- - Thursday, August 18, 2016


Most of the discussion on justice reform efforts focuses on federal legislation. Indeed, several bills with bipartisan support in both the House and the Senate would aid in safely reducing the federal prison population and addressing the revolving door of incarceration. And while justice reform advocates are frustrated that these bills have yet to come to a vote, focusing all the attention on the Hill misses the forest for the trees.

Of the roughly 2.2 million people currently behind bars in this country, only about 190,000 of them are housed in federal prison. The vast majority of the prison population lies in the states, our laboratories of democracy. And that is where the efforts to reform our justice system are already producing important public safety results.

Dozens of states have already implemented significant justice reforms, and several of them, such as Georgia, Texas and Pennsylvania, have passed multiple rounds of reform measures. Our organizations targeted 12 states for reform work last year and passed important legislation in 11 of them. So the question must be asked: while the federal legislation is stalled, why are the states charging forward with smart justice reform?

First and foremost, almost every state in the country is grappling with very real fiscal concerns. States simply cannot afford the federal government’s cavalier blank-check mentality, where tens of millions of dollars represent rounding errors. Take Illinois, for example: Gov. Bruce Rauner spent most of this year locked in a budget fight with the legislature, and the state is in financial crisis. So it is no wonder that Mr. Rauner has pledged to cut the prison population by 25 percent over the next decade. The cost savings can be in the hundreds of millions, as was the case in Georgia, or in the billions, as we saw in Texas.

When South Carolina signed its sentencing and corrections policy overhaul in 2010, Republican State Sen. George E. “Chip” Campsen III, a member of the Sentencing Reform Commission stated, “This approach is soft on the taxpayer because it will reduce the need to build more prisons. It is smart on crime because community-based alternatives such as restitution and drug courts entail more accountability and have been proven to reduce recidivism.” As of last year, these smart policies produced a reduction in the prison population of 9.5 percent and led to the closure of two prison facilities, reduced probation and parole revocations by double-digit percentages and saved more than $18 million, all while crime continued to decline.

Second, during a time when our country is afflicted with mass shootings and domestic acts of terrorism, state leaders are also deeply concerned about public safety. And reform efforts have proven to lower crime and recidivism rates and focus precious resources on the worst in our society, preventing terrible tragedies. Texas may be the best example of the impact reform measures can have on public safety. The Lone Star State has been a justice reform leader since 2007, and is now enjoying the lowest crime rates since the late 1960s. And it’s not alone. Over the last decade, the 10 states that most significantly reduced their prison population saw an average 13 percent drop in their crime rates. Conversely, the 10 states that most significantly increased their prison population saw only an average 8 percent drop in their crime rates.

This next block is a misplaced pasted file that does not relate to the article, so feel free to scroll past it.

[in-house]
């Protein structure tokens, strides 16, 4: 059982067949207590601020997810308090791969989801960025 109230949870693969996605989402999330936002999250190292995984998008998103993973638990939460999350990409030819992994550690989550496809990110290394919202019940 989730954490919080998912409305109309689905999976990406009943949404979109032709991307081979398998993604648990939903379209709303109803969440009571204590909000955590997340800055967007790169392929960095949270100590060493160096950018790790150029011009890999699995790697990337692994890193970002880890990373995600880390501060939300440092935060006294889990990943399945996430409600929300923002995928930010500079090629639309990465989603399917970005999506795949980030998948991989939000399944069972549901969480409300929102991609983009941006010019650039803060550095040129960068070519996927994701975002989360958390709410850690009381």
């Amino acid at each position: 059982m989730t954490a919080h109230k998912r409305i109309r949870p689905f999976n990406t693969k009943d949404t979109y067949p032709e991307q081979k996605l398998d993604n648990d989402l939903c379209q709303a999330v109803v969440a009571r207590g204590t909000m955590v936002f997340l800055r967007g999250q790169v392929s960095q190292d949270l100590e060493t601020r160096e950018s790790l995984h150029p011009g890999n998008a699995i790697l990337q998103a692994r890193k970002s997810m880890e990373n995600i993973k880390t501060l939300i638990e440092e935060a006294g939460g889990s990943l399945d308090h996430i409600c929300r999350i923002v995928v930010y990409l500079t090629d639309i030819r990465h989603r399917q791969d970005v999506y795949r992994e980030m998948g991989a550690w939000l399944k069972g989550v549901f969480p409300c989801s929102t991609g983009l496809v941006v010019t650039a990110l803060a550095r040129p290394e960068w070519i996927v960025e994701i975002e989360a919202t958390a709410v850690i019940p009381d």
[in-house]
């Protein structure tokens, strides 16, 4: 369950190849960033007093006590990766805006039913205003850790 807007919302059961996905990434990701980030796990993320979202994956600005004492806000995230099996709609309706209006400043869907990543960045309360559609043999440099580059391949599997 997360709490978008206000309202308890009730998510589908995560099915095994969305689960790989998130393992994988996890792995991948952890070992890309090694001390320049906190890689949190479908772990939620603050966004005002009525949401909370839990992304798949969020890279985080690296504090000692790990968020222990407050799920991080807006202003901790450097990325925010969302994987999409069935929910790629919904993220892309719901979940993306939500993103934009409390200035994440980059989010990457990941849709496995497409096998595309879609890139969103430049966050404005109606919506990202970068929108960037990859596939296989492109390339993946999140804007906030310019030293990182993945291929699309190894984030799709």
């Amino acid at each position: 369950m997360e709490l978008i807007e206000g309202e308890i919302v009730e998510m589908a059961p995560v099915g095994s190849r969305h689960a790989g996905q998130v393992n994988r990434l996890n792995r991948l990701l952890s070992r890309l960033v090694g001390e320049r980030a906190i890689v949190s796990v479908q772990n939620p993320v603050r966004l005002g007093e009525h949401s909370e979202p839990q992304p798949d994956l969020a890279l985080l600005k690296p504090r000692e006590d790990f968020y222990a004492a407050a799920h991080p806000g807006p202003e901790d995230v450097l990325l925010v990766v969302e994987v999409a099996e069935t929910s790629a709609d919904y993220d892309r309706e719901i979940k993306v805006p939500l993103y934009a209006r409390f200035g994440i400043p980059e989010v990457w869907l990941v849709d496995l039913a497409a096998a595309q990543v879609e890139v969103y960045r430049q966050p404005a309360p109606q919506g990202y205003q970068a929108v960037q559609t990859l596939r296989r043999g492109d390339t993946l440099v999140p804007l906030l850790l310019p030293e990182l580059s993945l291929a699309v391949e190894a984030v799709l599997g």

Finally, state leaders are acutely aware that justice reform is incredibly popular in their own backyards. Polling from our organization shows that at least 60 to 70 percent of voters in half a dozen key election states believe we are putting too many non-violent offenders in prison and we are spending too much money to keep them there. Additionally, more than 70 percent of surveyed voters in each of these states believe that our criminal justice system’s main goal should be rehabilitating offenders so they can return to society as productive, law-abiding citizens.

State leaders also drove forward with strong justice reform language in both national party platforms at last month’s conventions, and both included well-attended justice reform events. A film commissioned by our organization and screened at the Republican National Convention, “Changing Laws, Changing Lives,” showcased progress on justice reform in Georgia, Oklahoma and Kentucky. The governors from all three states were featured in the film, and participated in a panel discussion on what they are doing to reform their state justice system. The governors received multiple standing ovations from their delegations.

In an election year, it’s presumed that presidential campaigning will distract Washington from making progress, but state leaders are seizing the moment and moving forward with aggressive legislation. At the end of the day, their courage, contrasted against the lack thereof in our nation’s capitol, may not be too difficult to understand. During a time when one in three American adults has a criminal record, every single family in this country is now impacted by our broken justice system. And unlike members of Congress, state leaders have to face their constituents every day.

• Steve Hawkins is president of the Coalition for Public Safety. Holly Harris is executive director of the Justice Action Network.

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